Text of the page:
All the Old Blogposts

A lot of the content recently (and over the next few days) on this new blog of mine will be many of the short, more quotable, pieces I’ve written over the years. I have a decent amount of essays but the shorter quick thoughts get lost over time. Since this blog is mainly for those, and associated with my new FB page (please “like” it), I am trying to get them onto this site so they are all in one place.

This blog is more broad and general than my other main sites (AL and RL)– I was working so hard to choose audience carefully when I posted political and even religious thoughts on my personal Facebook profile so I decided to just have a separate public page (as opposed to profile) that people could like and follow if they were into that kind go thing. Mostly these are quotes (from my reading or from my longer essays) and quick thoughts on economics, current events, business, and culture that are more personal and “from the hip” in nature than in accordance with the more doctrinaire statements I want at the main site.

In any case, I’m trying to gather lost content from various places so bear with me.


Crime is in Terms of the Individual

Crimes are those actions which have as their victims actual individual human beings. There is no abstract “crime against society” as the Progressives want you to think; nor is there a “crime against the state” as fascists want you to think. Rather, a crime is something which actually aggresses the person or property of one’s neighbor.

In this way, actual justice has to do with crimes and there is no such thing as “social justice,” much to the disdain of the socialist or liberal Christian. Any crime which aggresses hundreds of people is a “crime against many individuals,” not a “social crime.” Society has no rights, for society is not a thing in itself.


Why People Love Socialism

If every time the government intervenes (known as economic interventionism) into the broader economy there is an eventual wave of resulting economic pain, and if the political and academic classes continue to describe our system as free market or capitalistic, then the entirely predictable result is a mass embrace of socialism as the solution to said economic pain.

The adoration of socialism by the younger generation is not merely a result of their natural ignorance on these matters; though because they are products of a highly bureaucratized and pro-government system, this is obviously the case. Rather, the espousal is a result of what they have been taught via schools, news, entertainment, political speeches, and other sources of intellectual influence. They have been taught both that we live in a free market, and that government is always the remedy.

Because the narrative is that we live in a free market, the benefit to the political class is twofold. 1) people can blame capitalism instead of government for economic pains; 2) Solutions must always come in the form of new government activity, since that has yet to be tried.
Thus, the masses currently clamor for the utopias of socialism to free them from the evils of capitalism, all while living under the rotten system of interventionism.


Democracy is a Scourge

We are told above that democracy is about ordinary people ruling themselves– but this is the opposite of the case. Democracy is stripping the decision making power from individuals and placing it in the hands of the mob, which uses the via media of the state as its weapon of enforcement. Far from being able to rule ourselves, democracy is a system in which the majority of the people are able gang up on those who dissent, from those who wish to live in peace, safe from the schemes and shenanigans of those that seek to determine the lifestyle of others.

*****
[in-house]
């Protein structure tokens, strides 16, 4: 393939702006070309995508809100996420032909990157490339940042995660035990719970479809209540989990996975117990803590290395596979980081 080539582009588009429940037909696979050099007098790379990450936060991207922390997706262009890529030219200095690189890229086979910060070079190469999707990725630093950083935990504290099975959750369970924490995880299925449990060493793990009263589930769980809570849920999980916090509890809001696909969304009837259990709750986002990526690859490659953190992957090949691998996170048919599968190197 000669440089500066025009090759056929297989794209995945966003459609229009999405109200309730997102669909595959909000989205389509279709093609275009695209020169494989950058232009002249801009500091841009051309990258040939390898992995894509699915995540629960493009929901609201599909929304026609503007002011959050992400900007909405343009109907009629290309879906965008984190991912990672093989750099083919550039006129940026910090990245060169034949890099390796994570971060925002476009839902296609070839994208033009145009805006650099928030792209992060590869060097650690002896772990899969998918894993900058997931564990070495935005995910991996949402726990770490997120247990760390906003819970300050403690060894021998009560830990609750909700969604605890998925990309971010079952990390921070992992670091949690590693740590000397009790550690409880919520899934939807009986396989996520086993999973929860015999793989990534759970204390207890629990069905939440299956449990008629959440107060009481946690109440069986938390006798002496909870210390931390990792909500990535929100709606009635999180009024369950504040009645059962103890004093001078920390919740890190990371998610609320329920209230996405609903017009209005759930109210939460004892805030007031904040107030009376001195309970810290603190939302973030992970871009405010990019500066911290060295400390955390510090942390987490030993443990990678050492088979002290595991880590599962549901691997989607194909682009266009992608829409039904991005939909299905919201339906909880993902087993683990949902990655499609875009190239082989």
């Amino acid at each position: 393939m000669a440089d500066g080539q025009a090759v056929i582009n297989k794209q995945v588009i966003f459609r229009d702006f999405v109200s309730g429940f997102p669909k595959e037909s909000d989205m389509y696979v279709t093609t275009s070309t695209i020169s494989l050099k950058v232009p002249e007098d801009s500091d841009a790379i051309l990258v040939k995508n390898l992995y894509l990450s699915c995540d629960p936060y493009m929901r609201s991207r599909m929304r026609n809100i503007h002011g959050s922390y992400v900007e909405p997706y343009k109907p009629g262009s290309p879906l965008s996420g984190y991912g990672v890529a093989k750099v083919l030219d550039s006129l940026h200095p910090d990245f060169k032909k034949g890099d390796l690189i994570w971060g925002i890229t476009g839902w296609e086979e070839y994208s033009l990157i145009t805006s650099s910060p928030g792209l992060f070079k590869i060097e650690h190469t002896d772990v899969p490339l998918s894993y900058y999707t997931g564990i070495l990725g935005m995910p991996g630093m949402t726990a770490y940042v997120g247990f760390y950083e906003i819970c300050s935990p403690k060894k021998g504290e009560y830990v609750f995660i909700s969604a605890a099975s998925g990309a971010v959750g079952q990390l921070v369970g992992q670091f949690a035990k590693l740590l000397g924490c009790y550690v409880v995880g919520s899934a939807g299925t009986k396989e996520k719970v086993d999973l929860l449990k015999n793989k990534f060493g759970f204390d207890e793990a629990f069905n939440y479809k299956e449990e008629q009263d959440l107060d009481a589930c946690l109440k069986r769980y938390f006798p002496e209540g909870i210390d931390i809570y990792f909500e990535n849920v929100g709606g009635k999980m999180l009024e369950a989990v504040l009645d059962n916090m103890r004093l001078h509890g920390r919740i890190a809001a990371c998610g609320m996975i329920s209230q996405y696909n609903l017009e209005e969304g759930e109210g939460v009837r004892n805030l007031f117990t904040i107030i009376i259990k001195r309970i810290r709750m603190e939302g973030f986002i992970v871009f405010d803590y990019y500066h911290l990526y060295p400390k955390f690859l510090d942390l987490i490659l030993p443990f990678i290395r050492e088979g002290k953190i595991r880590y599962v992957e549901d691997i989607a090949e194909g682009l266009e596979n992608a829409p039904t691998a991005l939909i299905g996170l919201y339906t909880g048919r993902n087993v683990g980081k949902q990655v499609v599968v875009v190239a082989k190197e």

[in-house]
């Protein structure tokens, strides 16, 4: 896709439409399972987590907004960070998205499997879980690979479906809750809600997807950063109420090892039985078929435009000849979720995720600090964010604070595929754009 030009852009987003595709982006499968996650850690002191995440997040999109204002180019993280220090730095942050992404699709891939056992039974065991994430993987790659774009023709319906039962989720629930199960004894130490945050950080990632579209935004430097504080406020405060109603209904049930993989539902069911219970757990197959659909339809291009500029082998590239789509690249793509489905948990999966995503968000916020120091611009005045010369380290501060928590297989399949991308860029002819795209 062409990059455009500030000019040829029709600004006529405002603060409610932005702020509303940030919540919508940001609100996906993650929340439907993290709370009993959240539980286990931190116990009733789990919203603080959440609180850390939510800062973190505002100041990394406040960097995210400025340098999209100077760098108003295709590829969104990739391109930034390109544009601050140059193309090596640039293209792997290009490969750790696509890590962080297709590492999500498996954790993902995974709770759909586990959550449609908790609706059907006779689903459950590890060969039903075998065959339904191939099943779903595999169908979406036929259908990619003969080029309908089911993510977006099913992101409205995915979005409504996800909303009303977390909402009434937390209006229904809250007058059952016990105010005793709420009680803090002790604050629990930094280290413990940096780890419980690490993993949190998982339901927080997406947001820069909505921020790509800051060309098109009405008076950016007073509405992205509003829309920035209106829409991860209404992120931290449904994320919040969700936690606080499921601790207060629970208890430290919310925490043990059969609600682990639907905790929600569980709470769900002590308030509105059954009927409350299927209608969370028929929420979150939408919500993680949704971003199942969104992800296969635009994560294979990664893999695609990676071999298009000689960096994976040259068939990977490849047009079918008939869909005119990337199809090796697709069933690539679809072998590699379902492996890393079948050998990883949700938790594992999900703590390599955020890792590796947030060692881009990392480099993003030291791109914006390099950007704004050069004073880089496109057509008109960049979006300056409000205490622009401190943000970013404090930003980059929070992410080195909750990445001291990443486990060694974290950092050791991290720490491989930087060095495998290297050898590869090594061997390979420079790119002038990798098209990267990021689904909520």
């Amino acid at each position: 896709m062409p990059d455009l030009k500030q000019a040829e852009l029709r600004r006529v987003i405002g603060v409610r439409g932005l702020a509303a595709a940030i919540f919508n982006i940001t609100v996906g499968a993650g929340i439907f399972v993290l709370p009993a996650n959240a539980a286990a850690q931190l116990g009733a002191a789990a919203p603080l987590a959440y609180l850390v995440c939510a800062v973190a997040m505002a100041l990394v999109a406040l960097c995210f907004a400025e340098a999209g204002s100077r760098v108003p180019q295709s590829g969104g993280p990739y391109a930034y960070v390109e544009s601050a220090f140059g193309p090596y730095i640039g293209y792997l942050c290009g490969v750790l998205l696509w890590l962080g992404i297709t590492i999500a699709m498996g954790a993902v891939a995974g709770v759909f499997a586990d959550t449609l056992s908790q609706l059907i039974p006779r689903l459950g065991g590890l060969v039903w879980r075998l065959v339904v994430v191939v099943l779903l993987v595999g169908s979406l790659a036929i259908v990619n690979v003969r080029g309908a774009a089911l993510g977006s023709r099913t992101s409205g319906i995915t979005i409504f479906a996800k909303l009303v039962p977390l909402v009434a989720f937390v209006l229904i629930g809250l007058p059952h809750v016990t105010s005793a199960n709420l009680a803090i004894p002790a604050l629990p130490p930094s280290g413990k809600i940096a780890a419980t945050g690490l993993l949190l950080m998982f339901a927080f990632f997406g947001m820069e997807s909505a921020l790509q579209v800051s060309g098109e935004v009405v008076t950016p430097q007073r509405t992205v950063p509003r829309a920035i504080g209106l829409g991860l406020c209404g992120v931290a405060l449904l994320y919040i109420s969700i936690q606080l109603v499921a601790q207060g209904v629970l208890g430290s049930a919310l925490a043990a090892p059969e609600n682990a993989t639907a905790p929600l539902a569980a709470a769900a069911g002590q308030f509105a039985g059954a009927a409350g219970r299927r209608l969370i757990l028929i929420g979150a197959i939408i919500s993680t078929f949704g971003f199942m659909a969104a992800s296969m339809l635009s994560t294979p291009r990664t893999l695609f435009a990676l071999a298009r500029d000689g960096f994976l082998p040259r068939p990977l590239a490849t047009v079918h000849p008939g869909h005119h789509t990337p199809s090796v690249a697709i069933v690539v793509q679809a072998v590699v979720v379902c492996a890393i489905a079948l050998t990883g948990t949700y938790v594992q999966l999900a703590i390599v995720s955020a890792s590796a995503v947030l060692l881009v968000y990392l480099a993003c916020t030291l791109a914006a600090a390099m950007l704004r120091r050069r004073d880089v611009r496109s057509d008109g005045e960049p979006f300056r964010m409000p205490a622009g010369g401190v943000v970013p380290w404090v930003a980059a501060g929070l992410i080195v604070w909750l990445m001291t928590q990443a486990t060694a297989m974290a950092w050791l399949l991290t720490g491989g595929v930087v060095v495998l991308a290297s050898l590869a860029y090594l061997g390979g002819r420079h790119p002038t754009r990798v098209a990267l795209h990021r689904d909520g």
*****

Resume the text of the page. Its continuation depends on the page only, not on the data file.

It is not democracy, but libertarianism that truly and by definition allows all people, especially the ordinary, to live as they desire, which is the meaning of ruling one’s life. Democracy, to the extent that it undermines and wages war on the right of the property owner to do as he pleases with his own property, is the antithesis of ordinary people ruling themselves.

Democracy introduces politics, and the clashes of group interests that come with it, into an otherwise relatively peaceful existence. Democracy and the means of its expression, politics, exacerbate social tensions and pit people groups against each other. Democracy is one of the major causes of social unrest in our modern world and to expand democracy in pursuit of democratic socialism is to continue farther along this path.


Anti-Nationalist Internationalists

Political leaders and their lapdogs in the media and higher education speak of nationalism as if it merely consists of neo-fascist efforts to purge the world on behalf of a specific nation-state over against the other alternative of a globally unified body that governs the world.

But these nationalist movements (including Trump’s) are actually just efforts to localize political representation. The national is preferable to the international. And the local is preferable to the national. And so on such that every comparison prefers decentralization to centralization.

In other words, nationalism is smeared today and placed in the most egregious of contexts whenever it is spoken of by the global elite (Macron in France for instance). But they smear it because more nationalism means less control for them at an international level.
Nationalism is merely the idea that there is a culture, a people connected by language and customs, that is more important than giving all that up for some vague idealistic internationalist vision. Of course, the left (which has also destroyed the once conservative parties in the US), has done a great job of destroying the culture such that there no longer is much of a “nation” at a federal level— which means secession and nullification and even more localization is called for. But compared to internationalization, nationalist movements around the world (Brexit and the dissenting and agitating separatist grassroots spirit that elected Trump) are healthy and needed.

More thoughts on nationalism posted in comments.


Politics is the Enemy of Civilization

Politics is the means by which interpersonal conflict is systematized and class struggle is born.

Politics takes the natural disagreements we may have as individual human beings and places them on a pedestal as the only things worth talking about.